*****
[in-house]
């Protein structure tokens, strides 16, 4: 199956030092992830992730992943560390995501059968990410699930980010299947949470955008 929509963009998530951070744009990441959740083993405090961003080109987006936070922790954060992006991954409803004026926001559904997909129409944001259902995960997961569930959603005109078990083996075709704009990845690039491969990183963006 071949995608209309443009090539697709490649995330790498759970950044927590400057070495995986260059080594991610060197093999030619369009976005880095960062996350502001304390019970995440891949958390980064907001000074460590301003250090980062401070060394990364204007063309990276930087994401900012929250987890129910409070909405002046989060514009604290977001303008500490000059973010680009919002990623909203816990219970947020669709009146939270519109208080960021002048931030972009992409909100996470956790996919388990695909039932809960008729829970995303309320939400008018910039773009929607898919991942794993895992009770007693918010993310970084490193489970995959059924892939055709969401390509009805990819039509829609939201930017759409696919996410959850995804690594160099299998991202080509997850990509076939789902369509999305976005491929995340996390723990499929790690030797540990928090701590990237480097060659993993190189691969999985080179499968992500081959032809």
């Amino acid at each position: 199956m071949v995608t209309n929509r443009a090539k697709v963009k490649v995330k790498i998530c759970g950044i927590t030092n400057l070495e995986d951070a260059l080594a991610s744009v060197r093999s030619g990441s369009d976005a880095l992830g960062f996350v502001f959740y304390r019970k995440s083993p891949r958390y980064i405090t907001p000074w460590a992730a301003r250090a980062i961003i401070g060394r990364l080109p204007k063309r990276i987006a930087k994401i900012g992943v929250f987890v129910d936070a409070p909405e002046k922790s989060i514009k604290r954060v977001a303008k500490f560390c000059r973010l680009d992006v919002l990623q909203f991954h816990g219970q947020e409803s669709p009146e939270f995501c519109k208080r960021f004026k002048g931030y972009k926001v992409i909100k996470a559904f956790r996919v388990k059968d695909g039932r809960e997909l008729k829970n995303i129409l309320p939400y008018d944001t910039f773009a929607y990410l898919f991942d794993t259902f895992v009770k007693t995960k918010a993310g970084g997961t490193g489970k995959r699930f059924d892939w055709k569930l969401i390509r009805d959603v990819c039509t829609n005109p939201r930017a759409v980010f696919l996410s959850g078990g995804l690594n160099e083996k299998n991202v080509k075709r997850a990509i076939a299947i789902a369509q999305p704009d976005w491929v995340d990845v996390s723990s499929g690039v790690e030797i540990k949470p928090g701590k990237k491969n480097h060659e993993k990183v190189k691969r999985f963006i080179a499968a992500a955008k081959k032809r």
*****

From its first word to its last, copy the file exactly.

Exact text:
[in-house]
């Protein structure tokens, strides 16, 4: 199956030092992830992730992943560390995501059968990410699930980010299947949470955008 929509963009998530951070744009990441959740083993405090961003080109987006936070922790954060992006991954409803004026926001559904997909129409944001259902995960997961569930959603005109078990083996075709704009990845690039491969990183963006 071949995608209309443009090539697709490649995330790498759970950044927590400057070495995986260059080594991610060197093999030619369009976005880095960062996350502001304390019970995440891949958390980064907001000074460590301003250090980062401070060394990364204007063309990276930087994401900012929250987890129910409070909405002046989060514009604290977001303008500490000059973010680009919002990623909203816990219970947020669709009146939270519109208080960021002048931030972009992409909100996470956790996919388990695909039932809960008729829970995303309320939400008018910039773009929607898919991942794993895992009770007693918010993310970084490193489970995959059924892939055709969401390509009805990819039509829609939201930017759409696919996410959850995804690594160099299998991202080509997850990509076939789902369509999305976005491929995340996390723990499929790690030797540990928090701590990237480097060659993993190189691969999985080179499968992500081959032809």
């Amino acid at each position: 199956m071949v995608t209309n929509r443009a090539k697709v963009k490649v995330k790498i998530c759970g950044i927590t030092n400057l070495e995986d951070a260059l080594a991610s744009v060197r093999s030619g990441s369009d976005a880095l992830g960062f996350v502001f959740y304390r019970k995440s083993p891949r958390y980064i405090t907001p000074w460590a992730a301003r250090a980062i961003i401070g060394r990364l080109p204007k063309r990276i987006a930087k994401i900012g992943v929250f987890v129910d936070a409070p909405e002046k922790s989060i514009k604290r954060v977001a303008k500490f560390c000059r973010l680009d992006v919002l990623q909203f991954h816990g219970q947020e409803s669709p009146e939270f995501c519109k208080r960021f004026k002048g931030y972009k926001v992409i909100k996470a559904f956790r996919v388990k059968d695909g039932r809960e997909l008729k829970n995303i129409l309320p939400y008018d944001t910039f773009a929607y990410l898919f991942d794993t259902f895992v009770k007693t995960k918010a993310g970084g997961t490193g489970k995959r699930f059924d892939w055709k569930l969401i390509r009805d959603v990819c039509t829609n005109p939201r930017a759409v980010f696919l996410s959850g078990g995804l690594n160099e083996k299998n991202v080509k075709r997850a990509i076939a299947i789902a369509q999305p704009d976005w491929v995340d990845v996390s723990s499929g690039v790690e030797i540990k949470p928090g701590k990237k491969n480097h060659e993993k990183v190189k691969r999985f963006i080179a499968a992500a955008k081959k032809r």